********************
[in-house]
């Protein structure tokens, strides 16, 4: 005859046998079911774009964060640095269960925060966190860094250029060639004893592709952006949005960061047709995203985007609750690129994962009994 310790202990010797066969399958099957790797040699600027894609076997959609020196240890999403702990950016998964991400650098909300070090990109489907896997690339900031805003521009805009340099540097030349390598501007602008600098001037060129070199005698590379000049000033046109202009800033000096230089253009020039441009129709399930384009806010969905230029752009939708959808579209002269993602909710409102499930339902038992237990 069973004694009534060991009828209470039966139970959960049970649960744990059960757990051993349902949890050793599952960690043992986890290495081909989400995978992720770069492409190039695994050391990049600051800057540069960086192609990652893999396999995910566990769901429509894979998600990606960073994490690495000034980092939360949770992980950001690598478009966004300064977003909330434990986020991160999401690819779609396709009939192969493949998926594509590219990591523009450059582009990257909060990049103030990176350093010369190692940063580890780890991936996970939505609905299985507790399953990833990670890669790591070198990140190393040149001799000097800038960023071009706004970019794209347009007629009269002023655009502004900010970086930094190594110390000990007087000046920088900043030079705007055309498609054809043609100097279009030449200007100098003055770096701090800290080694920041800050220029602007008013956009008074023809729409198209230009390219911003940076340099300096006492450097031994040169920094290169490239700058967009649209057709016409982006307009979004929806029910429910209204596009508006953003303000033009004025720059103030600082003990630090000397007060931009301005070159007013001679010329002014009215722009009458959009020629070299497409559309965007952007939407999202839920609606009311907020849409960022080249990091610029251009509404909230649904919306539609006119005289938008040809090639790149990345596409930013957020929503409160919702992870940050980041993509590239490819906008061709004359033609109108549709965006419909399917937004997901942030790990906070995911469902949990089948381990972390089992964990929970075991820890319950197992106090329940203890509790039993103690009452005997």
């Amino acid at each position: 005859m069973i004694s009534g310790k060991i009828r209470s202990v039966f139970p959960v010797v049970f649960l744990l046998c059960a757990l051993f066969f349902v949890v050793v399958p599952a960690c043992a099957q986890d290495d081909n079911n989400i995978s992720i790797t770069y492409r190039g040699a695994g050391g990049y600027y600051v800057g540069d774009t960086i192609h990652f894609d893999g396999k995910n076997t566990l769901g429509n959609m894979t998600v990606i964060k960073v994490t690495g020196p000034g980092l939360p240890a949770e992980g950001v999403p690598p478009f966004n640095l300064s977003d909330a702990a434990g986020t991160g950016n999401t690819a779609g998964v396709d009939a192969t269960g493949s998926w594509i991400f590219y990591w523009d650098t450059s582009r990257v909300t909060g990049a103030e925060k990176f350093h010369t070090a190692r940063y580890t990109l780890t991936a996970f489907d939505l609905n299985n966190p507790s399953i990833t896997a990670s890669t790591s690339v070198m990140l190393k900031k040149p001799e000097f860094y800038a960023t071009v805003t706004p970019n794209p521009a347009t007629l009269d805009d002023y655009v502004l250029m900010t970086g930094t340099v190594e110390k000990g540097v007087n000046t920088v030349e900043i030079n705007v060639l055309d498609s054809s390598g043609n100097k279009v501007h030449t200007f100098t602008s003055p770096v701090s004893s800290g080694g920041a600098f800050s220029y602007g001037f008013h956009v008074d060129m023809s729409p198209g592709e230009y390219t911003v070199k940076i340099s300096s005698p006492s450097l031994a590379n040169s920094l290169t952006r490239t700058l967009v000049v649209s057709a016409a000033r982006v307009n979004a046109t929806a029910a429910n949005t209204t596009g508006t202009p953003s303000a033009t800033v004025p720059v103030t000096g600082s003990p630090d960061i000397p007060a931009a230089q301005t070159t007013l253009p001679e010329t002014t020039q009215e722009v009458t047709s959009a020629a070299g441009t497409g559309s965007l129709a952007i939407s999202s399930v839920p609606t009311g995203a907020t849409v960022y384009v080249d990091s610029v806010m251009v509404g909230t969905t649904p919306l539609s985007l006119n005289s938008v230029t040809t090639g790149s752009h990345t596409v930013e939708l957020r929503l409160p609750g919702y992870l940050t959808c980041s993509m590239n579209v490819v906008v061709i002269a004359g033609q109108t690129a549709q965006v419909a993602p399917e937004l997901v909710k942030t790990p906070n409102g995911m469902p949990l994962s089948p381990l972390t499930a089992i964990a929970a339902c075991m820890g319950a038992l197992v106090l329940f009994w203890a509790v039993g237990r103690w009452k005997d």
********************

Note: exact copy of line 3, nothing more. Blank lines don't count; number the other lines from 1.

């Amino acid at each position: 005859m069973i004694s009534g310790k060991i009828r209470s202990v039966f139970p959960v010797v049970f649960l744990l046998c059960a757990l051993f066969f349902v949890v050793v399958p599952a960690c043992a099957q986890d290495d081909n079911n989400i995978s992720i790797t770069y492409r190039g040699a695994g050391g990049y600027y600051v800057g540069d774009t960086i192609h990652f894609d893999g396999k995910n076997t566990l769901g429509n959609m894979t998600v990606i964060k960073v994490t690495g020196p000034g980092l939360p240890a949770e992980g950001v999403p690598p478009f966004n640095l300064s977003d909330a702990a434990g986020t991160g950016n999401t690819a779609g998964v396709d009939a192969t269960g493949s998926w594509i991400f590219y990591w523009d650098t450059s582009r990257v909300t909060g990049a103030e925060k990176f350093h010369t070090a190692r940063y580890t990109l780890t991936a996970f489907d939505l609905n299985n966190p507790s399953i990833t896997a990670s890669t790591s690339v070198m990140l190393k900031k040149p001799e000097f860094y800038a960023t071009v805003t706004p970019n794209p521009a347009t007629l009269d805009d002023y655009v502004l250029m900010t970086g930094t340099v190594e110390k000990g540097v007087n000046t920088v030349e900043i030079n705007v060639l055309d498609s054809s390598g043609n100097k279009v501007h030449t200007f100098t602008s003055p770096v701090s004893s800290g080694g920041a600098f800050s220029y602007g001037f008013h956009v008074d060129m023809s729409p198209g592709e230009y390219t911003v070199k940076i340099s300096s005698p006492s450097l031994a590379n040169s920094l290169t952006r490239t700058l967009v000049v649209s057709a016409a000033r982006v307009n979004a046109t929806a029910a429910n949005t209204t596009g508006t202009p953003s303000a033009t800033v004025p720059v103030t000096g600082s003990p630090d960061i000397p007060a931009a230089q301005t070159t007013l253009p001679e010329t002014t020039q009215e722009v009458t047709s959009a020629a070299g441009t497409g559309s965007l129709a952007i939407s999202s399930v839920p609606t009311g995203a907020t849409v960022y384009v080249d990091s610029v806010m251009v509404g909230t969905t649904p919306l539609s985007l006119n005289s938008v230029t040809t090639g790149s752009h990345t596409v930013e939708l957020r929503l409160p609750g919702y992870l940050t959808c980041s993509m590239n579209v490819v906008v061709i002269a004359g033609q109108t690129a549709q965006v419909a993602p399917e937004l997901v909710k942030t790990p906070n409102g995911m469902p949990l994962s089948p381990l972390t499930a089992i964990a929970a339902c075991m820890g319950a038992l197992v106090l329940f009994w203890a509790v039993g237990r103690w009452k005997d």